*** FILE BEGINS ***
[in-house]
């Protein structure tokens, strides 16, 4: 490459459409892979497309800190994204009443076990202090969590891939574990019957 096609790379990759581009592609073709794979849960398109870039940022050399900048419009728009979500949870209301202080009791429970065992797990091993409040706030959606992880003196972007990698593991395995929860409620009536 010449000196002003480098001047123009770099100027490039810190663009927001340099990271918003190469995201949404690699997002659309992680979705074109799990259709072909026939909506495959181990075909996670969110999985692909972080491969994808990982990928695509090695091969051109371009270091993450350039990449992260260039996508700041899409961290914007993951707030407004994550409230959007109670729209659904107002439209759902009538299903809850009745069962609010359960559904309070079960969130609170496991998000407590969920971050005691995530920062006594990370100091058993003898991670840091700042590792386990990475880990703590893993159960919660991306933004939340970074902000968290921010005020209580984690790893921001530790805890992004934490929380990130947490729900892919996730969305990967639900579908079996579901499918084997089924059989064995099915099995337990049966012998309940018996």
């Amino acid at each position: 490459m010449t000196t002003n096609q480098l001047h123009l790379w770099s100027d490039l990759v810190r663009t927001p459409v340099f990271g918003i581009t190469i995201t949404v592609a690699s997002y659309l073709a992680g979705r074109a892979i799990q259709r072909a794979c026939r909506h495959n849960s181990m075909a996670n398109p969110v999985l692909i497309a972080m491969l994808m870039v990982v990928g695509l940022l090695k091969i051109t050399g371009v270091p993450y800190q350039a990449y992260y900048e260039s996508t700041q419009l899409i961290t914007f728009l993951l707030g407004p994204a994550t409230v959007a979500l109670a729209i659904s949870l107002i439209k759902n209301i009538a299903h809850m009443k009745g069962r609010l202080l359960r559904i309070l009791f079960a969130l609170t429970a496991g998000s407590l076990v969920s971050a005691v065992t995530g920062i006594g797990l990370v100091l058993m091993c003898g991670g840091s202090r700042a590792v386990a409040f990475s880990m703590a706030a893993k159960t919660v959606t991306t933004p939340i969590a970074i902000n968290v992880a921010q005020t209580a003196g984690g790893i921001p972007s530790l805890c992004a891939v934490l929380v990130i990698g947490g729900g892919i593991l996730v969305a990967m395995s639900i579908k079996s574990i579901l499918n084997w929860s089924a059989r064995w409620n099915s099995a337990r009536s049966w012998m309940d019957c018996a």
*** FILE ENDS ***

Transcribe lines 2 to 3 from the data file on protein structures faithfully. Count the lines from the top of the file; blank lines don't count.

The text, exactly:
């Protein structure tokens, strides 16, 4: 490459459409892979497309800190994204009443076990202090969590891939574990019957 096609790379990759581009592609073709794979849960398109870039940022050399900048419009728009979500949870209301202080009791429970065992797990091993409040706030959606992880003196972007990698593991395995929860409620009536 010449000196002003480098001047123009770099100027490039810190663009927001340099990271918003190469995201949404690699997002659309992680979705074109799990259709072909026939909506495959181990075909996670969110999985692909972080491969994808990982990928695509090695091969051109371009270091993450350039990449992260260039996508700041899409961290914007993951707030407004994550409230959007109670729209659904107002439209759902009538299903809850009745069962609010359960559904309070079960969130609170496991998000407590969920971050005691995530920062006594990370100091058993003898991670840091700042590792386990990475880990703590893993159960919660991306933004939340970074902000968290921010005020209580984690790893921001530790805890992004934490929380990130947490729900892919996730969305990967639900579908079996579901499918084997089924059989064995099915099995337990049966012998309940018996």
């Amino acid at each position: 490459m010449t000196t002003n096609q480098l001047h123009l790379w770099s100027d490039l990759v810190r663009t927001p459409v340099f990271g918003i581009t190469i995201t949404v592609a690699s997002y659309l073709a992680g979705r074109a892979i799990q259709r072909a794979c026939r909506h495959n849960s181990m075909a996670n398109p969110v999985l692909i497309a972080m491969l994808m870039v990982v990928g695509l940022l090695k091969i051109t050399g371009v270091p993450y800190q350039a990449y992260y900048e260039s996508t700041q419009l899409i961290t914007f728009l993951l707030g407004p994204a994550t409230v959007a979500l109670a729209i659904s949870l107002i439209k759902n209301i009538a299903h809850m009443k009745g069962r609010l202080l359960r559904i309070l009791f079960a969130l609170t429970a496991g998000s407590l076990v969920s971050a005691v065992t995530g920062i006594g797990l990370v100091l058993m091993c003898g991670g840091s202090r700042a590792v386990a409040f990475s880990m703590a706030a893993k159960t919660v959606t991306t933004p939340i969590a970074i902000n968290v992880a921010q005020t209580a003196g984690g790893i921001p972007s530790l805890c992004a891939v934490l929380v990130i990698g947490g729900g892919i593991l996730v969305a990967m395995s639900i579908k079996s574990i579901l499918n084997w929860s089924a059989r064995w409620n099915s099995a337990r009536s049966w012998m309940d019957c018996a």